A Western Slope artist is ready to let go of one of his prized possessions.
Lyle Nichols, who creates sculptures out of materials many would consider junk, told the Grand Junction Daily Sentinel he’s selling a motorhome he made out of a fiberglass cow for $15,000.
“I don't drive it enough, and I'm not seeking attention as much as I used to,” Nichols said in a email to CPR. “I'll let someone else create new memories.”
The cow used to be at the Prime Cut restaurant in Grand Junction. Then, about 15 years ago, Nichols came across the bovine structure at an auction. He would often go to auction, estate sales and junkyards to collect materials for his art, and then stashes them at his home outside Palisade. He wanted to add the cow to his collection.
“When I was a kid we used to go [to the Prime Cut] and eat ice cream and the folks would eat steaks,” Nichols told CPR News last summer. “I said, ‘yeah I don’t want that to leave the Grand Valley.’”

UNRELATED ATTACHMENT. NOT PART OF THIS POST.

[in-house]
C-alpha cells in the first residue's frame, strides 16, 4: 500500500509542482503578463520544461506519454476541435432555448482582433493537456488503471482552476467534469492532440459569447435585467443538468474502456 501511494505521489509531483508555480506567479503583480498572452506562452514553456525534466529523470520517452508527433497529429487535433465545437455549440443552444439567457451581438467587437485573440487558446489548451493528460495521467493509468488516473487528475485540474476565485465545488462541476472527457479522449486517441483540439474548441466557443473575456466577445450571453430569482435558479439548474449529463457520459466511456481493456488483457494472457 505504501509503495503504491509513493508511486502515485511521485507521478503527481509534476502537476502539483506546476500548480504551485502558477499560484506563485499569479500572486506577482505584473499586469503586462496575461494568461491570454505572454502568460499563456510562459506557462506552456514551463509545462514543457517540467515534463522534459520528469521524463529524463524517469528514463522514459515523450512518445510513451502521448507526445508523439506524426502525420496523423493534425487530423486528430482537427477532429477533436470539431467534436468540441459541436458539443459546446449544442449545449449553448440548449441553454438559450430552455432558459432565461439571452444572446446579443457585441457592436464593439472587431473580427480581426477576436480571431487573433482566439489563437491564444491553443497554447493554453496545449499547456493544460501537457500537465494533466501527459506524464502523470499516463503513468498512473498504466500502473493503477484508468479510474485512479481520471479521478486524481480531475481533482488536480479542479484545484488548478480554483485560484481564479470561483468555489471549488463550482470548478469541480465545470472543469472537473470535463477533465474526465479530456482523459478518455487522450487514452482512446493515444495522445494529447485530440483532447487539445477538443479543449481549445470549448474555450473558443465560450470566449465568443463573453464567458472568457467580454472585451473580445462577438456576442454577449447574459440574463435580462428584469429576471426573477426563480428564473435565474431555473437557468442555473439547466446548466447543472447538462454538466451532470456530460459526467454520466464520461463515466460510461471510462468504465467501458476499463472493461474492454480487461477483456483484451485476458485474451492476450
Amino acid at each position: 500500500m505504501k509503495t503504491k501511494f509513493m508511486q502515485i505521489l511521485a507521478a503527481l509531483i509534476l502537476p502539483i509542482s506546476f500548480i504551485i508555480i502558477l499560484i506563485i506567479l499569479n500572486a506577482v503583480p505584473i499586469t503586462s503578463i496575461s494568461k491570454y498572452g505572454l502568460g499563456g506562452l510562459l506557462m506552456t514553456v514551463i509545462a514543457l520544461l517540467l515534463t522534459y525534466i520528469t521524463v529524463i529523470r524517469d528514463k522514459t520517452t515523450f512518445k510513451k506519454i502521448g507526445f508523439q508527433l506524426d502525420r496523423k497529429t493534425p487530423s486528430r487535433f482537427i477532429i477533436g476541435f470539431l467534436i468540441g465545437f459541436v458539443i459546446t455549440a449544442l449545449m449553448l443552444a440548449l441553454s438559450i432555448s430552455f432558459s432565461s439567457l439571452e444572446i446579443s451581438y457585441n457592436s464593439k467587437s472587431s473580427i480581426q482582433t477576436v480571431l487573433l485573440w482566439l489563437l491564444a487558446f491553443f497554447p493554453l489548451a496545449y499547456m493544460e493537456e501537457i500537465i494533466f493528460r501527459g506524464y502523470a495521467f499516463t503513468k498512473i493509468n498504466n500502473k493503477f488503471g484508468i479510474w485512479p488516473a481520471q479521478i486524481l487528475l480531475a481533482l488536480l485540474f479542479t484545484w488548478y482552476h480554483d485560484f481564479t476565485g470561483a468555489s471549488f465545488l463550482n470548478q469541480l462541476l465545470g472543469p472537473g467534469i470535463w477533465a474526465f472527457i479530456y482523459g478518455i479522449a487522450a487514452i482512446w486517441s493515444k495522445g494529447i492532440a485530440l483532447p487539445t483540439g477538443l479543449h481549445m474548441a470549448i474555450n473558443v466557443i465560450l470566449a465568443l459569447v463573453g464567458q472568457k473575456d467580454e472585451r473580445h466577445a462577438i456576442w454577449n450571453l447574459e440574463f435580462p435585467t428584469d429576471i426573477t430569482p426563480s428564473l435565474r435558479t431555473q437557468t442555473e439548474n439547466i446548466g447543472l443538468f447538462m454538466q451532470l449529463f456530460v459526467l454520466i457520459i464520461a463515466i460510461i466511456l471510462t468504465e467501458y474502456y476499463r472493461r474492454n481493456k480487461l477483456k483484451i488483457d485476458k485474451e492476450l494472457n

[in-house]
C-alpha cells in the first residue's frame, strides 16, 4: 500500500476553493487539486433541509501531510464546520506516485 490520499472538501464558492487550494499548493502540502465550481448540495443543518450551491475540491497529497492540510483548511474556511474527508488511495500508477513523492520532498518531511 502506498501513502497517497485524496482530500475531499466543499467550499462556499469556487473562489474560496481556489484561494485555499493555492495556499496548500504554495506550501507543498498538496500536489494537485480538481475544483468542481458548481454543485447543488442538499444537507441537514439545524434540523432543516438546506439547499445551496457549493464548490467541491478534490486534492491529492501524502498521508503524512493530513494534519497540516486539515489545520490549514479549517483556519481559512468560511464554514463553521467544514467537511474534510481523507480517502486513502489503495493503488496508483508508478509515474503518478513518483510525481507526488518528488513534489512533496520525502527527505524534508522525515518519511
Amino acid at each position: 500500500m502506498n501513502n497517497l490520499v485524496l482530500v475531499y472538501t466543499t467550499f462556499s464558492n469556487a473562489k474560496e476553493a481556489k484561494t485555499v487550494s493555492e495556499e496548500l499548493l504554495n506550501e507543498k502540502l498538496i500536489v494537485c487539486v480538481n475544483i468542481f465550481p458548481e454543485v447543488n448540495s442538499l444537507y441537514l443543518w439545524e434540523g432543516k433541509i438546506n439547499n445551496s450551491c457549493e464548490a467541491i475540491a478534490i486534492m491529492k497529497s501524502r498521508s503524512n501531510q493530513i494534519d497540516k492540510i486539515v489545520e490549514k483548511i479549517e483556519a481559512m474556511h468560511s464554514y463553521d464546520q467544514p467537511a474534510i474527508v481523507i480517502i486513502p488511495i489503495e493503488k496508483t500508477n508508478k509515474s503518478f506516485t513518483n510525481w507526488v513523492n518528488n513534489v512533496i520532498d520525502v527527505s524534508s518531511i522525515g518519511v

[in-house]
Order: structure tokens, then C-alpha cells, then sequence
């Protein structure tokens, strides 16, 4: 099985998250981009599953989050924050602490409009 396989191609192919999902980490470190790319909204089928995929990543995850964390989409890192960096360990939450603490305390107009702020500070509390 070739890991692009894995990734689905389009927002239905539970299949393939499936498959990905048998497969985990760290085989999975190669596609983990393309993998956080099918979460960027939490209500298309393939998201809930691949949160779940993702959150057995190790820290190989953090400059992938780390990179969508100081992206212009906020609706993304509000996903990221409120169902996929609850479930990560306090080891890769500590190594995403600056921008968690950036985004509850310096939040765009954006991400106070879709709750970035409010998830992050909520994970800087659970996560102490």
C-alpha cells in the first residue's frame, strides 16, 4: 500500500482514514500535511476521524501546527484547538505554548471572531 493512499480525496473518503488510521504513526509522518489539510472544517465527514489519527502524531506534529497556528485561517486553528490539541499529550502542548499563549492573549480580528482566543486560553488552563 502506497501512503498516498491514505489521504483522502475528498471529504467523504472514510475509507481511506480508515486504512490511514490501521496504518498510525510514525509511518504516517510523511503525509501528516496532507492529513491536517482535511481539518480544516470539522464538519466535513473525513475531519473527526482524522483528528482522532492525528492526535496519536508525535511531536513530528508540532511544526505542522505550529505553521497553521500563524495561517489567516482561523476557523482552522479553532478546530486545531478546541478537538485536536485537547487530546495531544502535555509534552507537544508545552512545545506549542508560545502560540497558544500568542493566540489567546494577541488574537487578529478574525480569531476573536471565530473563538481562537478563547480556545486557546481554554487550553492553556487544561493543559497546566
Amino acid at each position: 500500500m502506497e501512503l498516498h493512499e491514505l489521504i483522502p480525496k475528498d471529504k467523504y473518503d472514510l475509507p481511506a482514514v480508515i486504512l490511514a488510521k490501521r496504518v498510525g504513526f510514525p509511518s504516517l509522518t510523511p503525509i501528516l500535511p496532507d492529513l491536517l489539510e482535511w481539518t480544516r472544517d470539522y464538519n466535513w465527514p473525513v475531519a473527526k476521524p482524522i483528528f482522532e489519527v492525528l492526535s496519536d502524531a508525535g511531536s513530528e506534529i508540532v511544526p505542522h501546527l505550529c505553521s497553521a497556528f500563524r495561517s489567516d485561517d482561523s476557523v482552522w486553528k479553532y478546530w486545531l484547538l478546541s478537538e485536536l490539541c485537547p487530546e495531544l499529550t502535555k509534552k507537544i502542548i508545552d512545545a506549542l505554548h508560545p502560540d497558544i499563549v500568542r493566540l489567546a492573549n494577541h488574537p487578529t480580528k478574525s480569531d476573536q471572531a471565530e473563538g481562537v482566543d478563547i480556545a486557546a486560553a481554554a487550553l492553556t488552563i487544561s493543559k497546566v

Nichols bought the cow and after it sat in his yard for several years, he cut it to fit on top of a truck. From the front seats of the truck, you can climb up into the belly of his “Motorhome on the Range,” where you’ll find sofas and a bed. The cow truck, which is a little more than 13 feet tall, is complete with a moo-ing horn.
In an interview with the Grand Junction Daily Sentinel, Nichols said he hopes the cow truck can find a home in the Grand Valley, which is why he turned down an offer from a man from Connecticut, telling him the moo-ing vehicle wasn’t up for a cross-country trek.
Nichols is retiring from doing commissioned art and part of that process is downsizing his eclectic collection of art materials, which includes bowling balls, metal coils, slabs of granite, old appliances, and even old kitchen sinks.
One thing Nichols will likely miss once it sells is driving it “down a dirt road with the rolling hills. Someone’s coming towards ya and all they see over that hill is the big cow head.”